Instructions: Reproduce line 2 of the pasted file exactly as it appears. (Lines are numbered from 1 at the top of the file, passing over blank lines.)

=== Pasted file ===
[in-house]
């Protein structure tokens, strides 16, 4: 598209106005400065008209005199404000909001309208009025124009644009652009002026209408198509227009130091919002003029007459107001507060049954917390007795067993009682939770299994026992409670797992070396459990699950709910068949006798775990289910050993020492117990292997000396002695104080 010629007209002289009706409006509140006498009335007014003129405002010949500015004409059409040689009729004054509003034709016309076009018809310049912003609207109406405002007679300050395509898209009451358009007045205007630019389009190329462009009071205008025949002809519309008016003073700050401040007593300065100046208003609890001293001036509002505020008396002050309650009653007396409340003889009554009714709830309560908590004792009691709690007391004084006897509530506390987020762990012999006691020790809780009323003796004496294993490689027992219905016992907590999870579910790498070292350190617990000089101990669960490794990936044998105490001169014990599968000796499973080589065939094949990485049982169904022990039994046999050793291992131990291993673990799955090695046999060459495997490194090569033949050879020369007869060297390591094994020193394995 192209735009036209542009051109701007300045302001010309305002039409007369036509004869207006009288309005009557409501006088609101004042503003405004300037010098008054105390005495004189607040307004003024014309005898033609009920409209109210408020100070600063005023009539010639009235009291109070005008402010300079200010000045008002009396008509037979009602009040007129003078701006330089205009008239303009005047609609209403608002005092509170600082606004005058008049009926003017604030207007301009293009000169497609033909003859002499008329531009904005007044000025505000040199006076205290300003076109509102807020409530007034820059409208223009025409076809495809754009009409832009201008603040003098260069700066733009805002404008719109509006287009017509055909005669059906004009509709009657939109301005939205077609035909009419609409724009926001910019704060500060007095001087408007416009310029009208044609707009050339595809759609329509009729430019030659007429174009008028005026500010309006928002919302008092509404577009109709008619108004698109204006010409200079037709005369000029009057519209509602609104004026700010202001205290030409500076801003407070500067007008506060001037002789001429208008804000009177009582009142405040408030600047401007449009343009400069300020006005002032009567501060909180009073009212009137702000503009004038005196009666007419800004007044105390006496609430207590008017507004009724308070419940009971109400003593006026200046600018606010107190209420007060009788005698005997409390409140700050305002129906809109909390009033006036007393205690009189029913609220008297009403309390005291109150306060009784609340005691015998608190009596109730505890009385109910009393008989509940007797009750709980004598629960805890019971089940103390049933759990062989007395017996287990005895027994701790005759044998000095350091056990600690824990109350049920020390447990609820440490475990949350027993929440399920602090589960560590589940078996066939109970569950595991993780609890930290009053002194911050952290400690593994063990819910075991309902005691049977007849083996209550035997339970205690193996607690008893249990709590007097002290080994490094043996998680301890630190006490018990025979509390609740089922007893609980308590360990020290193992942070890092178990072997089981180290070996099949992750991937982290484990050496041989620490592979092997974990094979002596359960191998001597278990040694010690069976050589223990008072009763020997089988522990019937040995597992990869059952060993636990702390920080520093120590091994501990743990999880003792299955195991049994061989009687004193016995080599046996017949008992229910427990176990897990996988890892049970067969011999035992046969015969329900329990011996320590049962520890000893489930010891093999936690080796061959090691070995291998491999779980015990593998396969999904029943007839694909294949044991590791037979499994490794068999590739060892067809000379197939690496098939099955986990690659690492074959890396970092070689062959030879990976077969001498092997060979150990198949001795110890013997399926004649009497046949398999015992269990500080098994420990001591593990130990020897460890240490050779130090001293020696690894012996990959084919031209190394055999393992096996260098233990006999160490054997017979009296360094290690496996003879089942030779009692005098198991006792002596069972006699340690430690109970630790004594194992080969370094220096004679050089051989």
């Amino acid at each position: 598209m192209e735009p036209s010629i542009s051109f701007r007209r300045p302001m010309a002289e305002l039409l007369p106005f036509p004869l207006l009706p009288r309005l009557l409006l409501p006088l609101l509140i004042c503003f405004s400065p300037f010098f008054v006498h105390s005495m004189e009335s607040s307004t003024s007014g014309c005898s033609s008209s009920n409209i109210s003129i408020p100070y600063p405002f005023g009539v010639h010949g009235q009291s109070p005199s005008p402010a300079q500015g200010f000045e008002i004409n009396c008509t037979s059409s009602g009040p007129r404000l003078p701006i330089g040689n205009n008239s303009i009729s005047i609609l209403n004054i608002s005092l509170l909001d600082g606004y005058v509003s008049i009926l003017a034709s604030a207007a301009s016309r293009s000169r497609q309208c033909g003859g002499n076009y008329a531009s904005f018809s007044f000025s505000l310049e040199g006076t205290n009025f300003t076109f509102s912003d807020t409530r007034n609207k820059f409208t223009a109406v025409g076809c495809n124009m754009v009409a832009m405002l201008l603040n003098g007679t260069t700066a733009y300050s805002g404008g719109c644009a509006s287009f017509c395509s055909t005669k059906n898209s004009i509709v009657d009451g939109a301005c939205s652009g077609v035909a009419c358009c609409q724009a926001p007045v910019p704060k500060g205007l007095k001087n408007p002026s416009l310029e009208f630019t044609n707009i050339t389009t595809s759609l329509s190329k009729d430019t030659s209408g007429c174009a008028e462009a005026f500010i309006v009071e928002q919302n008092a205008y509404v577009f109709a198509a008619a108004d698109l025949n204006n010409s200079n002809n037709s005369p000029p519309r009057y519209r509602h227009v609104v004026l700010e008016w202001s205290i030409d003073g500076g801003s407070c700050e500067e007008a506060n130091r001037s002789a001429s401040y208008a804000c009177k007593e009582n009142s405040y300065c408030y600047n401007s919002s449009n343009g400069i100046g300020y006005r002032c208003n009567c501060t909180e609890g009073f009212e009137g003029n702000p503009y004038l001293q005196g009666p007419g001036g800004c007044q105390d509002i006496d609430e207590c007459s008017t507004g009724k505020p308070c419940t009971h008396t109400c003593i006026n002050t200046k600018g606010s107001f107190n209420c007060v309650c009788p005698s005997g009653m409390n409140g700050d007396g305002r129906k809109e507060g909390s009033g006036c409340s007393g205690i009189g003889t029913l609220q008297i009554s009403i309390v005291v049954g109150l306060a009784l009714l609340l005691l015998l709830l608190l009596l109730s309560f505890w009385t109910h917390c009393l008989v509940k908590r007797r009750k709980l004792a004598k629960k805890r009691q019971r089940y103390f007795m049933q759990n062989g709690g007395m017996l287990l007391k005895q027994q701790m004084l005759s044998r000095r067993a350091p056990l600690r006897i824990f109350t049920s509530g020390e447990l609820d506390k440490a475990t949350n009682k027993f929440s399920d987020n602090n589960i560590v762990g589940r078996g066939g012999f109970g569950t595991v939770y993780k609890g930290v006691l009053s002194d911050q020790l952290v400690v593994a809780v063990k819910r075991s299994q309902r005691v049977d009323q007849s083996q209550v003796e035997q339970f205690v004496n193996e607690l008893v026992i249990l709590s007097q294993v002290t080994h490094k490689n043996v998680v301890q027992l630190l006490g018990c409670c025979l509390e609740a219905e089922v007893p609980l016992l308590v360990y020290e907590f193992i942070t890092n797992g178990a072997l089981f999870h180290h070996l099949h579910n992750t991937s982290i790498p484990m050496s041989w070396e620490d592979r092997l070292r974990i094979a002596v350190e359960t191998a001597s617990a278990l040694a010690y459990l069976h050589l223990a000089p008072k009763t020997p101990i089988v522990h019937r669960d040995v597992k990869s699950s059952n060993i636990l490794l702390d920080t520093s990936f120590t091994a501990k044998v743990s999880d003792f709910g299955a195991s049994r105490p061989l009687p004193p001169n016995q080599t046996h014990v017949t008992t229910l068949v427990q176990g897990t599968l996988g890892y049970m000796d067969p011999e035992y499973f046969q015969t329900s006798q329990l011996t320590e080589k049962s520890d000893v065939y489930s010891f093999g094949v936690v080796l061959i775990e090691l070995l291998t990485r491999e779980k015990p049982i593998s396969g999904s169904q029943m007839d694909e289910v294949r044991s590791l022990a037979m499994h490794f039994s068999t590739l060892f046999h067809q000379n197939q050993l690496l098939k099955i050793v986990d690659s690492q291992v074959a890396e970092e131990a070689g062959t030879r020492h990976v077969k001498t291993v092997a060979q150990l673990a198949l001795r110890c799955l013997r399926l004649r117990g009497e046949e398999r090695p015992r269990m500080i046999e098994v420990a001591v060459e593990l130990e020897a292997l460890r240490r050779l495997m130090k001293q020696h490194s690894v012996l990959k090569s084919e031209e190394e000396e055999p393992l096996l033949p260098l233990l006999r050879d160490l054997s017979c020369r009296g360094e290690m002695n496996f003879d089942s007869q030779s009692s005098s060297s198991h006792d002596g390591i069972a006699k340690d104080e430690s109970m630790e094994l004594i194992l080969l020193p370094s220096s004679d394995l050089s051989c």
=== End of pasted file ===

């Protein structure tokens, strides 16, 4: 598209106005400065008209005199404000909001309208009025124009644009652009002026209408198509227009130091919002003029007459107001507060049954917390007795067993009682939770299994026992409670797992070396459990699950709910068949006798775990289910050993020492117990292997000396002695104080 010629007209002289009706409006509140006498009335007014003129405002010949500015004409059409040689009729004054509003034709016309076009018809310049912003609207109406405002007679300050395509898209009451358009007045205007630019389009190329462009009071205008025949002809519309008016003073700050401040007593300065100046208003609890001293001036509002505020008396002050309650009653007396409340003889009554009714709830309560908590004792009691709690007391004084006897509530506390987020762990012999006691020790809780009323003796004496294993490689027992219905016992907590999870579910790498070292350190617990000089101990669960490794990936044998105490001169014990599968000796499973080589065939094949990485049982169904022990039994046999050793291992131990291993673990799955090695046999060459495997490194090569033949050879020369007869060297390591094994020193394995 192209735009036209542009051109701007300045302001010309305002039409007369036509004869207006009288309005009557409501006088609101004042503003405004300037010098008054105390005495004189607040307004003024014309005898033609009920409209109210408020100070600063005023009539010639009235009291109070005008402010300079200010000045008002009396008509037979009602009040007129003078701006330089205009008239303009005047609609209403608002005092509170600082606004005058008049009926003017604030207007301009293009000169497609033909003859002499008329531009904005007044000025505000040199006076205290300003076109509102807020409530007034820059409208223009025409076809495809754009009409832009201008603040003098260069700066733009805002404008719109509006287009017509055909005669059906004009509709009657939109301005939205077609035909009419609409724009926001910019704060500060007095001087408007416009310029009208044609707009050339595809759609329509009729430019030659007429174009008028005026500010309006928002919302008092509404577009109709008619108004698109204006010409200079037709005369000029009057519209509602609104004026700010202001205290030409500076801003407070500067007008506060001037002789001429208008804000009177009582009142405040408030600047401007449009343009400069300020006005002032009567501060909180009073009212009137702000503009004038005196009666007419800004007044105390006496609430207590008017507004009724308070419940009971109400003593006026200046600018606010107190209420007060009788005698005997409390409140700050305002129906809109909390009033006036007393205690009189029913609220008297009403309390005291109150306060009784609340005691015998608190009596109730505890009385109910009393008989509940007797009750709980004598629960805890019971089940103390049933759990062989007395017996287990005895027994701790005759044998000095350091056990600690824990109350049920020390447990609820440490475990949350027993929440399920602090589960560590589940078996066939109970569950595991993780609890930290009053002194911050952290400690593994063990819910075991309902005691049977007849083996209550035997339970205690193996607690008893249990709590007097002290080994490094043996998680301890630190006490018990025979509390609740089922007893609980308590360990020290193992942070890092178990072997089981180290070996099949992750991937982290484990050496041989620490592979092997974990094979002596359960191998001597278990040694010690069976050589223990008072009763020997089988522990019937040995597992990869059952060993636990702390920080520093120590091994501990743990999880003792299955195991049994061989009687004193016995080599046996017949008992229910427990176990897990996988890892049970067969011999035992046969015969329900329990011996320590049962520890000893489930010891093999936690080796061959090691070995291998491999779980015990593998396969999904029943007839694909294949044991590791037979499994490794068999590739060892067809000379197939690496098939099955986990690659690492074959890396970092070689062959030879990976077969001498092997060979150990198949001795110890013997399926004649009497046949398999015992269990500080098994420990001591593990130990020897460890240490050779130090001293020696690894012996990959084919031209190394055999393992096996260098233990006999160490054997017979009296360094290690496996003879089942030779009692005098198991006792002596069972006699340690430690109970630790004594194992080969370094220096004679050089051989």